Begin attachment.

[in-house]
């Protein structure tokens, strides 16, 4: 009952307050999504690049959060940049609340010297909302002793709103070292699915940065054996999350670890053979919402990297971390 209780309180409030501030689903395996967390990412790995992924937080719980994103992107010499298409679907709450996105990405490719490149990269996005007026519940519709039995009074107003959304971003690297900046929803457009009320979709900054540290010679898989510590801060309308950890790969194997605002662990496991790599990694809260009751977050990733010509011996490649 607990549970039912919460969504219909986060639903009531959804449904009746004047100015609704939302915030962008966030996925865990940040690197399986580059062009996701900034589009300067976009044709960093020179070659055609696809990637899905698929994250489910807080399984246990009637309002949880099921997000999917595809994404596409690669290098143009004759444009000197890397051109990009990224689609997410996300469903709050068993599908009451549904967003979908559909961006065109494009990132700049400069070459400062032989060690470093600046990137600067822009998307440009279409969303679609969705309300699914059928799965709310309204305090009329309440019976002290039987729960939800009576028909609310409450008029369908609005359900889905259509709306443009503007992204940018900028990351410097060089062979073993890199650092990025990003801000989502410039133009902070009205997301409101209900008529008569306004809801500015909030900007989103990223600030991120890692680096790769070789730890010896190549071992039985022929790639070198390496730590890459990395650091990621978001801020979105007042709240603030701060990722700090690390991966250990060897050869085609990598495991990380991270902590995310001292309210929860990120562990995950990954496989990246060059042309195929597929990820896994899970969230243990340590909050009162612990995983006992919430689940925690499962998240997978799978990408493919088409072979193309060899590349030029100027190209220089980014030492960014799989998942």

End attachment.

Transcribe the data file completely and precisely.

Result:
[in-house]
């Protein structure tokens, strides 16, 4: 009952307050999504690049959060940049609340010297909302002793709103070292699915940065054996999350670890053979919402990297971390 209780309180409030501030689903395996967390990412790995992924937080719980994103992107010499298409679907709450996105990405490719490149990269996005007026519940519709039995009074107003959304971003690297900046929803457009009320979709900054540290010679898989510590801060309308950890790969194997605002662990496991790599990694809260009751977050990733010509011996490649 607990549970039912919460969504219909986060639903009531959804449904009746004047100015609704939302915030962008966030996925865990940040690197399986580059062009996701900034589009300067976009044709960093020179070659055609696809990637899905698929994250489910807080399984246990009637309002949880099921997000999917595809994404596409690669290098143009004759444009000197890397051109990009990224689609997410996300469903709050068993599908009451549904967003979908559909961006065109494009990132700049400069070459400062032989060690470093600046990137600067822009998307440009279409969303679609969705309300699914059928799965709310309204305090009329309440019976002290039987729960939800009576028909609310409450008029369908609005359900889905259509709306443009503007992204940018900028990351410097060089062979073993890199650092990025990003801000989502410039133009902070009205997301409101209900008529008569306004809801500015909030900007989103990223600030991120890692680096790769070789730890010896190549071992039985022929790639070198390496730590890459990395650091990621978001801020979105007042709240603030701060990722700090690390991966250990060897050869085609990598495991990380991270902590995310001292309210929860990120562990995950990954496989990246060059042309195929597929990820896994899970969230243990340590909050009162612990995983006992919430689940925690499962998240997978799978990408493919088409072979193309060899590349030029100027190209220089980014030492960014799989998942």